Non-COM DLLs in C#

This post is a short and very express version of my learnings on how to interact with non com dlls (Native code compiled) such as a C dll, in a C# WCF, which made me loose a lot of time and effort as i didn’t find any good article explaining how should i pass as a parameter a pointer to of a string or how should i pass a whole object based on a custom struct as a parameter with the insurance that all parameters are in the correct order for example.

So in this post i have the following topics:

  • Differences between C types and C# types
  • Import a native DLL
  • What is Marshall Class and why should i use it
  • Define a struct layout
  • Pointers in C#
  • Unsafe code

Differences between C types and C# types

One of the first things you should know is that types in C/C++ or even VB6 are different from C# types. Another important thing is that if you are working in a 64 bit machine and the dll was compiled in a 32 bit machine an int in native code is the equivalent to a short in C# well as a meter of fact C# value types have half of the size of native code ones with some exceptions (double for instance) as you can see in the next table.

C Code Types
Size (Bits)
C# Types
Size (Bits)





unsigned char





long (32 bits machines)




long (64 bits machines)












Import a native DLL

To import a native DLL you cannot add a reference to it and start working, you need to define all the methods in C#, which means you need to know what methods exist in the DLL, with a special method attribute and special signature keywords.

For example, to define a method from an external native DLL you should use the attribute [DLLImport(path_to_dll)] and define the method as static and extern:

private static extern int open_connection(IntPtr pointerRef);

As you can already see in the method signature i use a variable of type IntPtr as a parameter, this is a possible C# pointer, but i will talk about it later in this article. 

Now you should do this for every method you want to use. My advice is that you declare it as private and than wrap it in another method, mainly because you might want to define special behaviors, such as the type you want a parameter to have when you pass it to the unmanaged code,  and you should define it in the private one. This is just a tip for best practice.

What is Marshall Class and why should i use it

Marshaling is a System.Runtime.InteropServices that allows you to make several operations over unmanaged memory, code and types such as mapping from managed types to unmanaged types or copying unmanaged memory blocks.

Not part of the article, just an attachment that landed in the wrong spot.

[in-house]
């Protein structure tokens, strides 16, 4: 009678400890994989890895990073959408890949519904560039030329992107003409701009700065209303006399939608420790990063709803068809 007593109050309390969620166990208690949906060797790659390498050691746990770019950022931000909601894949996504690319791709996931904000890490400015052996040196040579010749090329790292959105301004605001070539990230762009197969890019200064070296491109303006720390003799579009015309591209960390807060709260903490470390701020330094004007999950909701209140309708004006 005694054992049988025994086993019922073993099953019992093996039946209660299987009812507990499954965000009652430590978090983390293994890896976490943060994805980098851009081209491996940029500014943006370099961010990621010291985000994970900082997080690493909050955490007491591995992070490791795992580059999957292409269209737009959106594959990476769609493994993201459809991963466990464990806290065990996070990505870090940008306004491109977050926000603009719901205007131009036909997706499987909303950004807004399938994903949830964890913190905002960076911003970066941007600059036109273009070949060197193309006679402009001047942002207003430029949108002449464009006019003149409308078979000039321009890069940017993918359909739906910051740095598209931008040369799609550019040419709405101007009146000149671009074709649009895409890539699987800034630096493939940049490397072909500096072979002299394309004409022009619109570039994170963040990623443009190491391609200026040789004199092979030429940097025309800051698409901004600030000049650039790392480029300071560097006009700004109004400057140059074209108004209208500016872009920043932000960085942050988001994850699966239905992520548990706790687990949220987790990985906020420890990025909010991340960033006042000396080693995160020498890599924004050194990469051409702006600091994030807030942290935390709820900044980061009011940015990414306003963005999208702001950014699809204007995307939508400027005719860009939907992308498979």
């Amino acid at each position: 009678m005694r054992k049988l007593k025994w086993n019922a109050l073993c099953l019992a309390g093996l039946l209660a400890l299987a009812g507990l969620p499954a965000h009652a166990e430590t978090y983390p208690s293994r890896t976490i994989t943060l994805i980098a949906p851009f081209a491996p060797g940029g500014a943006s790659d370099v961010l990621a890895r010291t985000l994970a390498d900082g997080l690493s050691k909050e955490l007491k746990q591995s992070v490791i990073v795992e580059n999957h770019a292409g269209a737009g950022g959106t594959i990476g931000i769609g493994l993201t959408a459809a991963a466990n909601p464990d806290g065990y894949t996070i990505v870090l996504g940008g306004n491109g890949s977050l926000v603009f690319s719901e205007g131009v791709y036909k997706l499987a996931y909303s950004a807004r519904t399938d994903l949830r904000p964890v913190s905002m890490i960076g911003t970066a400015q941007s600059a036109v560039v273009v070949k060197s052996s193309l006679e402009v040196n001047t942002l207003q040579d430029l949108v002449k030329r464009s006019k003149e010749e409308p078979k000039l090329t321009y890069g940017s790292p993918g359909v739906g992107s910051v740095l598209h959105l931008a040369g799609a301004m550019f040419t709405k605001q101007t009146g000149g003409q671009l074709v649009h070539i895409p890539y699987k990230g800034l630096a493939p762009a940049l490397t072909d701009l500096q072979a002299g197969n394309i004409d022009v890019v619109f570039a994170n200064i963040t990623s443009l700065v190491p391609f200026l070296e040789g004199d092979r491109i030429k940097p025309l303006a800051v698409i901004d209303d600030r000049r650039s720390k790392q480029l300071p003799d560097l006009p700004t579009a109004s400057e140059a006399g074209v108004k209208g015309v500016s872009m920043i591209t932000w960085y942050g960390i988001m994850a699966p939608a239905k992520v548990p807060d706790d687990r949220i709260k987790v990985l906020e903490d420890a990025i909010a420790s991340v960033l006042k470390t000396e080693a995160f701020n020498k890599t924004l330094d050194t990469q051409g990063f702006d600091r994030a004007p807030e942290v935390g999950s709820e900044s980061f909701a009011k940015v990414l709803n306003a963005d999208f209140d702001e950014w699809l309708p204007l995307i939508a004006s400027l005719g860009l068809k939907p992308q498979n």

This is related to what i said about “the type you want a parameter to have when you pass it to the unmanaged code” i referred in the previous point in which we can map types so that the native code can work with them.

Let make an example, imagine that your C Dll demands that one of its methods parameter is a pointer to the first element of an array. Without using Marshall class you need to write code in an unsafe block code and change the project properties to allow unsafe code, this is dangerous as you let programmers and YOU, interact directly with memory block, risking to damage your memory, with Marshall you can do this without interacting directly with memory and you don’t need to change your project properties.

So how should you pass the pointer to the first element of an array? Just pass the array normally and then in your method signature add the following:

        public static extern int get_docs(
        [MarshalAs(UnmanagedType.LPArray)] [Out] int[] docs);

As you can see you Marshall directly in the method signature. You have several more Unmanaged types:


You should Marshall every variables you are sending to your unmanaged code. To int, string, short, map all of them to unmanaged types.

Another thing Marshall Class allows you to do is to retrieve the pointer of an object….

Pointers in C#

You probably know that C# allows you to use an unsafe code block in which you can retrieve pointer of object in C style:


int* p = &Myinteger;


However as i mentioned before you must enable unsafe code in you project properties and this is not good as one of C# big advantage is that it gives you safe code in managed code. This is the opposite, unsafe code with unmanaged code. Solution: Use Marshal:

public static int conn_Open(string address)
            var pointer = Marshal.StringToBSTR(address);

            return etcom_open(pointer);

This method above is an example of how to get an int as the value of the memory block location, which by other words is a pointer to that string. This Marshal example will retrieve an int which can be mapped to IntPtr as you saw in my early examples.

Define a struct layout

Another cool attribute i discovered in the one that will allow you pass a custom c# struct insuring that all your struct attributes are passed exactly on your declaration position, which is [StructLayout(LayoutKind.Sequential)]. This will control your fisical layout of the struct, which is useful in cases where your native dll processes those attributes according to its sizes and types.

An example:

    public struct myStruct    {
        public int doc_type;
        public int number;
        public int nr_lines;

        public int vendor;
        public int terminal;  

       public double discount;
        public double total;


Thank you!

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